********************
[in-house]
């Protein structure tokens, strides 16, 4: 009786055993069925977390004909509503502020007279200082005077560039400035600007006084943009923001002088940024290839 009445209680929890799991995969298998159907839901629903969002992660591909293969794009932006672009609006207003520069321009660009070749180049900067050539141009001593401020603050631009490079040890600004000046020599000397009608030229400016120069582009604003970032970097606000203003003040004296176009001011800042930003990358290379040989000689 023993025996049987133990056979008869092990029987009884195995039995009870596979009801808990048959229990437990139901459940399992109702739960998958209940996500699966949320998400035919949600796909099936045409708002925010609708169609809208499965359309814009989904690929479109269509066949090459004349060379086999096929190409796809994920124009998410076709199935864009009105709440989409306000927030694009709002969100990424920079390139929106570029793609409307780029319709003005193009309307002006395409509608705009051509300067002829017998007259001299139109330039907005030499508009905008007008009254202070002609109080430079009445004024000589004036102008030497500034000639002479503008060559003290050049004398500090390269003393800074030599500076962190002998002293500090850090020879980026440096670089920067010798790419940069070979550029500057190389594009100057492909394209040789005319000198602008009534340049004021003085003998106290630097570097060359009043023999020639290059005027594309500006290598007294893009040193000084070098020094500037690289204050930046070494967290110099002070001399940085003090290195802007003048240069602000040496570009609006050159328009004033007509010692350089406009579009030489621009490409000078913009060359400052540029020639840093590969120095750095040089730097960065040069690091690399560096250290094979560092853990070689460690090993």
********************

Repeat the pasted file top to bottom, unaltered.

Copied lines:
[in-house]
């Protein structure tokens, strides 16, 4: 009786055993069925977390004909509503502020007279200082005077560039400035600007006084943009923001002088940024290839 009445209680929890799991995969298998159907839901629903969002992660591909293969794009932006672009609006207003520069321009660009070749180049900067050539141009001593401020603050631009490079040890600004000046020599000397009608030229400016120069582009604003970032970097606000203003003040004296176009001011800042930003990358290379040989000689 023993025996049987133990056979008869092990029987009884195995039995009870596979009801808990048959229990437990139901459940399992109702739960998958209940996500699966949320998400035919949600796909099936045409708002925010609708169609809208499965359309814009989904690929479109269509066949090459004349060379086999096929190409796809994920124009998410076709199935864009009105709440989409306000927030694009709002969100990424920079390139929106570029793609409307780029319709003005193009309307002006395409509608705009051509300067002829017998007259001299139109330039907005030499508009905008007008009254202070002609109080430079009445004024000589004036102008030497500034000639002479503008060559003290050049004398500090390269003393800074030599500076962190002998002293500090850090020879980026440096670089920067010798790419940069070979550029500057190389594009100057492909394209040789005319000198602008009534340049004021003085003998106290630097570097060359009043023999020639290059005027594309500006290598007294893009040193000084070098020094500037690289204050930046070494967290110099002070001399940085003090290195802007003048240069602000040496570009609006050159328009004033007509010692350089406009579009030489621009490409000078913009060359400052540029020639840093590969120095750095040089730097960065040069690091690399560096250290094979560092853990070689460690090993």